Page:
For most other American coins, just look for the date 1964. That was generally the cutoff date for the use of silver in American quarters, dimes and half-dollars. Exception: Kennedy half-dollars were made with silver up to 1969.
Art is very personal. Most of it was purchased because someone felt compelled to make it or someone felt compelled to buy it. Reselling it is a totally different reality. Do not assume that art your parents purchased from local painters or sculptors is worth more than decoration these days.
If you can’t find a signature, try a black light in a dark room to illuminate it or look at the back for a note from a gallery or framer. Several websites record and report the sale price of every work of art at auction over the past 10-plus years by artist name — for instance, Artprice.com, Findartinfo.com and Askart.com. But if you don’t know the artist, don’t expect a premium over decorative value.
We’ve often seen families fight between themselves or with estate agents over the value of rugs. The reality is that rugs are like anything else you buy to fit your taste and then try to resell.
Do you really think you’ll get $10,000 for your worn Vera Wang wedding dress? No, and that goes for your rugs, too. Unless you have truly antique, vegetable-dyed rugs with an unbelievably dense knot count, you will be lucky to get 10 percent of the purchase price.
Turn over the corner of your rug and look at how the rows of knots are lined up. Handmade rugs have very uneven rows of knots with irregular stitching on the corners used to finish the rug by hand. The knots will appear different in size and spacing.
Fifteen years ago, the auction price for a complete Reed & Barton Francis I Sterling Tea and Coffee set was no less than $30,000. Today, you can find that same set for about $10,000, and that’s before commission.
Valuing china is pretty easy because most pieces lying around have a name or mark on the bottom. Google is always a good start for finding values for them; just don’t expect to receive retail prices.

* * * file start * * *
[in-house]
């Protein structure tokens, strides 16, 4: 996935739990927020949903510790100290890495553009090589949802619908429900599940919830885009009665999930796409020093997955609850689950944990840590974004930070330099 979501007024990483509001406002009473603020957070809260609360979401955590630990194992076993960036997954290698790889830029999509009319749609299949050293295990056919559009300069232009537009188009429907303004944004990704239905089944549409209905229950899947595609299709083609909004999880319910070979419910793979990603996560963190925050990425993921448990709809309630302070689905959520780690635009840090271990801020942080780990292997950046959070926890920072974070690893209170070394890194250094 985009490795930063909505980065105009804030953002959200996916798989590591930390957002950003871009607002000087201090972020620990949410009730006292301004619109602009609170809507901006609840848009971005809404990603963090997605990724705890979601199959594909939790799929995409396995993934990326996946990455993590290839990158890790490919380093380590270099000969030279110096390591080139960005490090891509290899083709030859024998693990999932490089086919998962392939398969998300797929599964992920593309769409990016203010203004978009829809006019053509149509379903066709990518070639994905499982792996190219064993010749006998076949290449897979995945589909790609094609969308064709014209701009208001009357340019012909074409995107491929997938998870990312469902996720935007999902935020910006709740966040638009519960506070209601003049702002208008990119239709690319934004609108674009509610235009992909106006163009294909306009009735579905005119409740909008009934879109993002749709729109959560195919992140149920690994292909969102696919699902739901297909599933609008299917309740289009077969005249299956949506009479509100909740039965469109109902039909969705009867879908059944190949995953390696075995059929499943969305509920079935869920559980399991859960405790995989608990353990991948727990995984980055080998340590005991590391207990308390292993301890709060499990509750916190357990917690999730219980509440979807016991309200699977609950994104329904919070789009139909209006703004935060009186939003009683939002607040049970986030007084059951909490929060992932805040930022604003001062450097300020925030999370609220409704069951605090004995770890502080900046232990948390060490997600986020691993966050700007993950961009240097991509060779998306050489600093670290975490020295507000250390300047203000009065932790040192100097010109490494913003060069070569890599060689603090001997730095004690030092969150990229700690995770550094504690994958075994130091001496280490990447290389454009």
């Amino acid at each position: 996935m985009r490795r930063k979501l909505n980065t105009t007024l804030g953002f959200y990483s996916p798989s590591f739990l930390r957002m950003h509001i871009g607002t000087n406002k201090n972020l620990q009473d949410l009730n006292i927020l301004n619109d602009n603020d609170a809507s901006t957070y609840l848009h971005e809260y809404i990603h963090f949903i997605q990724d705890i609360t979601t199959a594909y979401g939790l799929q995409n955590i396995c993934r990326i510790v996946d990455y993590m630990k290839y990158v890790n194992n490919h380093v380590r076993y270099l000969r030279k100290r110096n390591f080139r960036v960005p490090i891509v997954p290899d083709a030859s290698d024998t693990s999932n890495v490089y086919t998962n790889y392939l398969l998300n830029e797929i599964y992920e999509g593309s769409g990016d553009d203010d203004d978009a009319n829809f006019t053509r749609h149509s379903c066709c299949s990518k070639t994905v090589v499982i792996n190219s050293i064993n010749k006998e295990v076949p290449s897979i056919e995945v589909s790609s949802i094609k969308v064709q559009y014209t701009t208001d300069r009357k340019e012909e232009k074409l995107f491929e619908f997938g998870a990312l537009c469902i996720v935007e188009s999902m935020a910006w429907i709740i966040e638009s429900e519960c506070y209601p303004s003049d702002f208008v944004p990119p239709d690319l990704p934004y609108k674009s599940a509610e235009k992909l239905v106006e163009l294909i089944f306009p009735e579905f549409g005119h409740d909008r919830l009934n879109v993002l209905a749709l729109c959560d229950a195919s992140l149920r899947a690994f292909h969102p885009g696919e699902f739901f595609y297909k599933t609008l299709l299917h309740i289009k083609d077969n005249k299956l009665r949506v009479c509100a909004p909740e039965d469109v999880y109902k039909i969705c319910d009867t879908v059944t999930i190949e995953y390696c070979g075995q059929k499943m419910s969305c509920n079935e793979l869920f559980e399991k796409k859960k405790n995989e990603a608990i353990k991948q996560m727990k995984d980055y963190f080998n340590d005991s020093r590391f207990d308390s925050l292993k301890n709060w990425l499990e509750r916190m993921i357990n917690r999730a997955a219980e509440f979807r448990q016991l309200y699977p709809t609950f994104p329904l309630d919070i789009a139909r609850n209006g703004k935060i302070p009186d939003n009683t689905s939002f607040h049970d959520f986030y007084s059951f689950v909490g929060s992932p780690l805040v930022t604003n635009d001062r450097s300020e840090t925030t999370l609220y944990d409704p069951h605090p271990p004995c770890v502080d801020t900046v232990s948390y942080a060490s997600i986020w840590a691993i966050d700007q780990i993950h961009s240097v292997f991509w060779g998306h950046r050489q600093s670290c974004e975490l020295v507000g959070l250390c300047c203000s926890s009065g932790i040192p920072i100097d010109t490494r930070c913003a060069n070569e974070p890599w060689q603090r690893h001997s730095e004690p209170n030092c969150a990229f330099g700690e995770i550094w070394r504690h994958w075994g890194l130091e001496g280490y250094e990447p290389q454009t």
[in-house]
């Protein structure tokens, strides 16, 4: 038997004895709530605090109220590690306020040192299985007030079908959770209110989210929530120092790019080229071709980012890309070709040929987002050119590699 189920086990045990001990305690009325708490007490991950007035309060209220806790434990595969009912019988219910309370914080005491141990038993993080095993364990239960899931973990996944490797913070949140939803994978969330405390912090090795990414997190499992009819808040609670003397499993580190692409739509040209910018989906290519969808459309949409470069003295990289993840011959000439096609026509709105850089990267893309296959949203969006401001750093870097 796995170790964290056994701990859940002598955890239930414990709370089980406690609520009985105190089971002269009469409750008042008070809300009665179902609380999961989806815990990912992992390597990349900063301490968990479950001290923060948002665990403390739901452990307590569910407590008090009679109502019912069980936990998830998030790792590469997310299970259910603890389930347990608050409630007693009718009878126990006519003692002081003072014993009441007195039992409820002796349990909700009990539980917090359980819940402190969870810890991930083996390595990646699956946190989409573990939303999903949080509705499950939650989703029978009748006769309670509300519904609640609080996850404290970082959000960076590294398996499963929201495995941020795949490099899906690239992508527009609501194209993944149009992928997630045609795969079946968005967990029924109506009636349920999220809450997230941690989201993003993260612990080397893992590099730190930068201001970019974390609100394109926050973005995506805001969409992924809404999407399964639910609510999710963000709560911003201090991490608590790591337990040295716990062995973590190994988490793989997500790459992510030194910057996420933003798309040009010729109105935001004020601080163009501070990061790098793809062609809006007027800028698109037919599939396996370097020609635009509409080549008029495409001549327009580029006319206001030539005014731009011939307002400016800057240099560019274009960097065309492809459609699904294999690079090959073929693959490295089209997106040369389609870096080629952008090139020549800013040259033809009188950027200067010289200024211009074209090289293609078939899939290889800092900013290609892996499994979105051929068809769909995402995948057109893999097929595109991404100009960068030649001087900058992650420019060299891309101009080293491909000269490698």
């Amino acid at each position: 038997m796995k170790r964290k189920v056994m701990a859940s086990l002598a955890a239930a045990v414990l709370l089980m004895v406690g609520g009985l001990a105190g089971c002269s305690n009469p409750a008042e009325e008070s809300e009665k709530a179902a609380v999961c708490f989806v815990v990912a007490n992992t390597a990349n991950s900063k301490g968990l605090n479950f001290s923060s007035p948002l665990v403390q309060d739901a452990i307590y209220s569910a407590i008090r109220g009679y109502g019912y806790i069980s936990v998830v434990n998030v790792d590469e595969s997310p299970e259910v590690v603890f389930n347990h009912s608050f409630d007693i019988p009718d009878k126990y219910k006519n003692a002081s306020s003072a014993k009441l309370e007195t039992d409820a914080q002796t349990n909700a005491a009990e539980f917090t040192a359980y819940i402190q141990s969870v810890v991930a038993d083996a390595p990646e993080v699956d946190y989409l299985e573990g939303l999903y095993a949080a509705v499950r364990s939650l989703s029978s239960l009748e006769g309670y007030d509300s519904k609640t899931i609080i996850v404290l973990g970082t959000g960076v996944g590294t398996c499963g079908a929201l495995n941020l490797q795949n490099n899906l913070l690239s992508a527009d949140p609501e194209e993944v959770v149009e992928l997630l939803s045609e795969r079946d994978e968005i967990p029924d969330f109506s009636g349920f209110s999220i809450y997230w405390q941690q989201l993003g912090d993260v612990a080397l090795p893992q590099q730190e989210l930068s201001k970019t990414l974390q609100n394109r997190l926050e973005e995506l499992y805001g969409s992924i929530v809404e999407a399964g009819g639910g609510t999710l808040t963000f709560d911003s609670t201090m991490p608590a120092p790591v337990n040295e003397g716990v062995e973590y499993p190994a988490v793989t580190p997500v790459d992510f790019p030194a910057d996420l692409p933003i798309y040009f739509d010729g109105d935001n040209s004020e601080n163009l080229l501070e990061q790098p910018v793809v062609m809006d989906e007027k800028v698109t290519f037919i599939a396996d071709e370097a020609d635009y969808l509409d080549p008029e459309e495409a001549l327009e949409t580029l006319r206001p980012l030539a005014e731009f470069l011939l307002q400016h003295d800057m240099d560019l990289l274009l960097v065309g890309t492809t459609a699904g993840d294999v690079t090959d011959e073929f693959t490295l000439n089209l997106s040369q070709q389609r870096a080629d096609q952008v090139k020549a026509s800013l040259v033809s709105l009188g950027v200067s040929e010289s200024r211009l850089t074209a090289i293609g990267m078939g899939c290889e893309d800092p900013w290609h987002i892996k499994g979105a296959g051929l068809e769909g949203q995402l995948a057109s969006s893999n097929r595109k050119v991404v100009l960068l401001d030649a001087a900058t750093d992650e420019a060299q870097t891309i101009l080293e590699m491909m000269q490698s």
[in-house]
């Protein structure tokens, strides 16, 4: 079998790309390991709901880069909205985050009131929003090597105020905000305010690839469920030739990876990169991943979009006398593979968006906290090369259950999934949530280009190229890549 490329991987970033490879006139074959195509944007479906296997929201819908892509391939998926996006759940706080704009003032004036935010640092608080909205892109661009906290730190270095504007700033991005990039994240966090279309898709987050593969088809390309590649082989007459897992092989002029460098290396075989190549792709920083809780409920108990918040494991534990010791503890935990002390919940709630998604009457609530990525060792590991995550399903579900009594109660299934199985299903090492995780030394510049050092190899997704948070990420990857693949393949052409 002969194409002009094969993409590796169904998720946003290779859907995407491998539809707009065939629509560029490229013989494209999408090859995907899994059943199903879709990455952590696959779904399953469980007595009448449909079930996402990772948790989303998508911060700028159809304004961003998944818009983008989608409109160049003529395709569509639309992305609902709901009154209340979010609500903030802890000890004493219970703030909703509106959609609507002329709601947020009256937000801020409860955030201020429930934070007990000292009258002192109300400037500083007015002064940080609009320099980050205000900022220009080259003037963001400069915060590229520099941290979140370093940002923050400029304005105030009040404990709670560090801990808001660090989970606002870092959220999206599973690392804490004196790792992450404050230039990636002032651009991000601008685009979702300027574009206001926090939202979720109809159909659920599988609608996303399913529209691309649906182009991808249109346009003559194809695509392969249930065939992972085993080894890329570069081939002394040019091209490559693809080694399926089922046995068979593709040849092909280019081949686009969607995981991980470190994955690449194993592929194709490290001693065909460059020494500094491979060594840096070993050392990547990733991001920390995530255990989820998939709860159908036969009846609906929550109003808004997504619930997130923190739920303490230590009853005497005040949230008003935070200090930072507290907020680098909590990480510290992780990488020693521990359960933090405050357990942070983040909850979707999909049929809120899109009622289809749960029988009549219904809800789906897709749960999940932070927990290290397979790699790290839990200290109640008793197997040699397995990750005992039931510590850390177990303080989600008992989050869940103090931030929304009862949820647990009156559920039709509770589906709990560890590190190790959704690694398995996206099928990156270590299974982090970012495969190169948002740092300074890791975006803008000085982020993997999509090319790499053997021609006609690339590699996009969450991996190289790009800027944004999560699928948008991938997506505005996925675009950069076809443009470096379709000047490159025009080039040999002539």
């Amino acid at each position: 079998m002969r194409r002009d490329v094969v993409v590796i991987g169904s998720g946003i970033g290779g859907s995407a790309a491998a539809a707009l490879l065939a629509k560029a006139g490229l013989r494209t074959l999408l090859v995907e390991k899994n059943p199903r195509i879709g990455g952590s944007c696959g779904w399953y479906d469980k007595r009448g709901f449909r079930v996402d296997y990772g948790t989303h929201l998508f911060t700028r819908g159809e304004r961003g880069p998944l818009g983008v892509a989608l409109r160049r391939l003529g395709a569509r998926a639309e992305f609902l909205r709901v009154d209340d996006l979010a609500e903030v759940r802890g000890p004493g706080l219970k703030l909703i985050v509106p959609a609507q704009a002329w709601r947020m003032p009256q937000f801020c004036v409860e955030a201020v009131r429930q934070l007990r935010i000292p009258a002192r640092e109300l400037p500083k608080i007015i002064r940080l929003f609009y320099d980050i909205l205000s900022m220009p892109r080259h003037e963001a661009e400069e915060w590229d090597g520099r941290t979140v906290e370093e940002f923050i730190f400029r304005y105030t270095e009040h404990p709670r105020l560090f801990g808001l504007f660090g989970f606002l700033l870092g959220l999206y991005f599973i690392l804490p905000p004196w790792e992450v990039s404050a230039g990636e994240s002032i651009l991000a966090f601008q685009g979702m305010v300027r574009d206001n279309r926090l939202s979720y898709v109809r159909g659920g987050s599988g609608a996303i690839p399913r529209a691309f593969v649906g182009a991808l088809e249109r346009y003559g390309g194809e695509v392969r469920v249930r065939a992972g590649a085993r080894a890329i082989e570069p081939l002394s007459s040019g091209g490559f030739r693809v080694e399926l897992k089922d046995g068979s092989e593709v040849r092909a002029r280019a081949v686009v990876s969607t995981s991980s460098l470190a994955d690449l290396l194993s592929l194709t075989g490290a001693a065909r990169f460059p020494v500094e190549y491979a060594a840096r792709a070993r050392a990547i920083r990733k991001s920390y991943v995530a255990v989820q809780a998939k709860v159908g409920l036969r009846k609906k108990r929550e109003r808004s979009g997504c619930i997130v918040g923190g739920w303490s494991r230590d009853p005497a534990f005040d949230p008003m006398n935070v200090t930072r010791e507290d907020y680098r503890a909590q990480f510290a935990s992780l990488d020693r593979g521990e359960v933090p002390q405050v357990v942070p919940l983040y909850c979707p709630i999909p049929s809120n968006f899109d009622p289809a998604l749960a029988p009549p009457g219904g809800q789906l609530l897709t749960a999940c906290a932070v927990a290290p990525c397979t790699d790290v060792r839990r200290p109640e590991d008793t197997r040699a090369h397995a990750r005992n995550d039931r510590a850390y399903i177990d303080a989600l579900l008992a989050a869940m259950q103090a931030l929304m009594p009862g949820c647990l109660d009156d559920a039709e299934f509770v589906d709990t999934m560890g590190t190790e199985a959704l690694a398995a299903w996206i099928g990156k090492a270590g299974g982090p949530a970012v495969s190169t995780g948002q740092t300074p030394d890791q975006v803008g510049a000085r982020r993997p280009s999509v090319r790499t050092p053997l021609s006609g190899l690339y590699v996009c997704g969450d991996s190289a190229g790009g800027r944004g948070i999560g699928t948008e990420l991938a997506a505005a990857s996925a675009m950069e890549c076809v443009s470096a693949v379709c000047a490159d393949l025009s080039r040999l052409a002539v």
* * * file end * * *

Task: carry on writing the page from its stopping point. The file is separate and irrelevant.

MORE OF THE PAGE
The best porcelain was made by companies such as Meissen, Sevres, Minton, Wedgwood, Royal Copenhagen, Herend, Crown Derby, Worcester and Doulton. Within those makers are ranges of desirability and therefore value.
If all you see are a few slashes or symbols, you probably have a finer, handmade piece. For example, the mark for Meissen is crossed swords and the mark for Sevres is a pair of interlaced L’s. One more important clue is the absence of the words “Made in … ” Such identification wasn’t required until the 20th century.
Once you’ve done some research, it’s easy to find comparable values on eBay, but it’s important to look at the completed sale prices: the “green” numbers.
Values in this category have taken the greatest plunge since the 1980s, leaving only the very best makers at the top. Tiffany, Durand, Stueben, Lalique, St Louis and Baccarat still have a following. But the market for the most beautiful table and stemware continues to dwindle to the point where you can now easily find most patterns of Waterford selling for $20 per stem at auction.
To figure out the maker, turn the piece over and look at the center or the rim. Tilt the piece in sunlight to find an acid-etched mark. If it’s good glass, you’ll find it.
The bottom line
The most important advice we can give is to look at these possessions from the perspective of a third party. It will be far easier to process the estate in an orderly and stress-free manner.
Essentially you need to think like an estate liquidator:
• Separate your items into easy categories.
• Look for the clues to understand quality.
• Measure value against the market.
• Consider what’s left as simply used consumer goods.
This article originally appeared on NextAvenue.com.